Yesterday there was a coup in Turkey, a nation that straddles Europe and Asia. After an initial period of confusion, it has become clear that the coup is failing.
Anatomy of the coup
At about 2300 local time (2000 WAT), reports filtered through that military jets were flying low over Ankara, Turkey’s capital, and the military headquarters was taken over, with the Chief of General Staff, Hulusi Akar taken hostage. Simultaneously, the two bridges that connect Europe to Asia in Istanbul, Turkey’s commercial capital, were closed by soldiers. Istanbul’s Ataturk Airport was sealed off by tanks. Less than an hour later, the Reuters news agency reported that soldiers had taken control of the Turkish Radio and Television Corporation. They forced the newscaster to make a statement which announced their takeover, assured the diplomatic community, and crucially, ordered the people to stay indoors.
While all of this was happening, the Prime Minister of Turkey, Binali Yildirim took to the airwaves and announced that the coup had “taken place outside the chain of command”. In all of this, there was confusion about the whereabouts of the President, Recep Erdogan. However, by 0100 local time (2200 WAT), Erdogan made a broadcast to the people via the Apple FaceTime app, and the broadcast was aired on CNN Turk. In the broadcast, Erdogan urged the people to take to the streets in defiance of the plotters. Also, perhaps even more crucial, the imams in the mosques also directed the people to defy the coup plotters and take to the streets. This galvanised those who would ordinarily have ignored Erdogan and they did.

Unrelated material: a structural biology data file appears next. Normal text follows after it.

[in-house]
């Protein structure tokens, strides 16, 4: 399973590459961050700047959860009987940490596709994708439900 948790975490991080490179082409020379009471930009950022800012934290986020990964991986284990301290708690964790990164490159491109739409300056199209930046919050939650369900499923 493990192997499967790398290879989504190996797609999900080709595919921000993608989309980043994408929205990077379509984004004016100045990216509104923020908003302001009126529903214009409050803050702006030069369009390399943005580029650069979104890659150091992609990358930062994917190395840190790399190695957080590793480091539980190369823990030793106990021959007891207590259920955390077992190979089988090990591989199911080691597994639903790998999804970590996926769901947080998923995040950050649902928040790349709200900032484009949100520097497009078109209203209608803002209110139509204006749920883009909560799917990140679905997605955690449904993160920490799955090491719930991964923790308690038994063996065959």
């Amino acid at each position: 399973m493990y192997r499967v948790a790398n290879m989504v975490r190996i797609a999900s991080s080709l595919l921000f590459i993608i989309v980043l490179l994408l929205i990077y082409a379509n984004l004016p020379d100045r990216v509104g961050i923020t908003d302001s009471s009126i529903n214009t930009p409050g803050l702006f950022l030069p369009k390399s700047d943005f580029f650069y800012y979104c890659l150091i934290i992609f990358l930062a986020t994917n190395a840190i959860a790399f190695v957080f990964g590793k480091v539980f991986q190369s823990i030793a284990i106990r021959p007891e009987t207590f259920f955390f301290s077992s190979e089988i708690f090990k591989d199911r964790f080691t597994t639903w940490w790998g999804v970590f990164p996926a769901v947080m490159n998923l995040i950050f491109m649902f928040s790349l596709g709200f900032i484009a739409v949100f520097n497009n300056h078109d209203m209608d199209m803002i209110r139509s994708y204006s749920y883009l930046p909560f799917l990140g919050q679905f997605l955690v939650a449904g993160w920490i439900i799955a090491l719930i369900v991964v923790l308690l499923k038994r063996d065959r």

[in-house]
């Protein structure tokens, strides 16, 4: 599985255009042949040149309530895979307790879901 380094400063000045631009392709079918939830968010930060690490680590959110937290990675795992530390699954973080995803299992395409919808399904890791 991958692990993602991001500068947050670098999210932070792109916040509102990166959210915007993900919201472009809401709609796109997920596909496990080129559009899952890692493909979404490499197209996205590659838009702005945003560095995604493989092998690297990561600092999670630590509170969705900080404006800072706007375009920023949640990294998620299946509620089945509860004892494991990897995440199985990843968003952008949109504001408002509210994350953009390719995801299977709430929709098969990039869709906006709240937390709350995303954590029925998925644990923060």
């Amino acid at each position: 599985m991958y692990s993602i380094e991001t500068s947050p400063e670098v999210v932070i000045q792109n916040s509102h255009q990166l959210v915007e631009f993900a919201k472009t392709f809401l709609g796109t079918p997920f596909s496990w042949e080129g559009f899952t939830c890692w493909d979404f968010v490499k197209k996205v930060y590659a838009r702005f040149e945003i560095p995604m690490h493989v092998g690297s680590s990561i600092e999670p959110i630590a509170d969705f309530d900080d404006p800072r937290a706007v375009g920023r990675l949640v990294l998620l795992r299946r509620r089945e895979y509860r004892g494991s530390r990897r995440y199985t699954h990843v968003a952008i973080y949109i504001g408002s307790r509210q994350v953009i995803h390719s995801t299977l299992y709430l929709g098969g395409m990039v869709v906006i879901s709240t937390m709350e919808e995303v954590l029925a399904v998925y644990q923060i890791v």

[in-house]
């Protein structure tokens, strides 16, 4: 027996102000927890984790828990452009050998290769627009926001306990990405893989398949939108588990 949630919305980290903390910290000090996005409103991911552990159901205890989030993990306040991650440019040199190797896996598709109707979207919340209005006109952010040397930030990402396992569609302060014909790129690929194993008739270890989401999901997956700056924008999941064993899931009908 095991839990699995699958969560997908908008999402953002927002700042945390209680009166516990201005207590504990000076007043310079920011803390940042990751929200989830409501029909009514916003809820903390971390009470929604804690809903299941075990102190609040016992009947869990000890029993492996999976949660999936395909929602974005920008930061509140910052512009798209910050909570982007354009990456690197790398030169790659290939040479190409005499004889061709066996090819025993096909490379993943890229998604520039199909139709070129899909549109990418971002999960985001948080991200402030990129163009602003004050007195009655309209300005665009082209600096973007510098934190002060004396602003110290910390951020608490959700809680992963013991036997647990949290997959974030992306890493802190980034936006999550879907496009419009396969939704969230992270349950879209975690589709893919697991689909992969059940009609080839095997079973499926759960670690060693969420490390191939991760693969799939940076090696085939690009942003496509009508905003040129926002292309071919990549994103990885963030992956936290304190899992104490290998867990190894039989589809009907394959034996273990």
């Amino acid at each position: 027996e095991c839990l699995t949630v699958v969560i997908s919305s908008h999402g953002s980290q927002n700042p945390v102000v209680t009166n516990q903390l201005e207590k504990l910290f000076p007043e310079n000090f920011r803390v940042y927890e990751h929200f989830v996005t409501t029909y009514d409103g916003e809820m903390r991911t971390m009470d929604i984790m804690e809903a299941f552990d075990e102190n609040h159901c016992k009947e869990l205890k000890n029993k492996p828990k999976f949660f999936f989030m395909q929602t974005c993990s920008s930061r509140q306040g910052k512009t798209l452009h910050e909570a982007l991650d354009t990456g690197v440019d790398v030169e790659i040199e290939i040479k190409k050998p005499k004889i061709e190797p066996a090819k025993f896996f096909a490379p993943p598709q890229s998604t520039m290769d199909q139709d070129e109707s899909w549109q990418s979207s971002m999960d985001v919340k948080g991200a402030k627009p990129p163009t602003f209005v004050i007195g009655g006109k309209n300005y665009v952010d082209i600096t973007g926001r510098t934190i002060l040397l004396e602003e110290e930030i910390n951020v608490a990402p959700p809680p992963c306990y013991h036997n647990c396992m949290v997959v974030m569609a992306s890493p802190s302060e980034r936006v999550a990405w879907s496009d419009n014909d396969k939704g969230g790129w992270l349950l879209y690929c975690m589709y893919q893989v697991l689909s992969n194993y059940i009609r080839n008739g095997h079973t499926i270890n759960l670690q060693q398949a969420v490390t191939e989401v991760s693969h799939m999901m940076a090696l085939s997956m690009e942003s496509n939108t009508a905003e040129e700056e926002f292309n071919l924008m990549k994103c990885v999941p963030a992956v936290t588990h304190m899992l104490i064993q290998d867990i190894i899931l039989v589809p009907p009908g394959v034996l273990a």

Shortly after, the First Army General Command, located in Istanbul, issued a statement denouncing the coup attempt, and the fightback was on. A helicopter belonging to the pro-coup faction was shot down by an Air Force jet, and more jets took to the skies over Turkey to neutralise the coup plotters’ helicopters. The coup plotters panicked, and in some cases, began to shoot into the crowds, but this did not deter the people. As of the time of writing this analysis, many soldiers on the side of the coup plotters had surrendered, Erdogan is back in Istanbul, and it has become clear that the government will take back control.
Why did the coup fail?
A coup d’etat is an undemocratic, largely nineteenth and twentieth century method of changing power. There are many moving parts involved in planning a coup, and many of these factors are easily neutralised by modern technology.
The key events that turned the tide against the plotters were the failure to seize communication channels, and the failure to neutralise Prime Minister Yildirim. Had the plotters managed to block off all means of communication, Yildirim may not have been able to get his message about “an event outside the chain of command” out. That message effectively isolated a lot of the plotters. The failure to seize CNN Turk enabled Erdogan to eventually emerge, and make a broadcast which galvanised his support base. In the past, taking over state broadcasters and cutting signal cables would have cut communications off until the coup was over. This is no longer possible in today’s world.
Also important was the fact that the police which arrested many of the coup plotters were well trained and adequately armed, providing an alternate avenue of force for the government along with loyal troops. The coup plotters never attained a monopoly of force.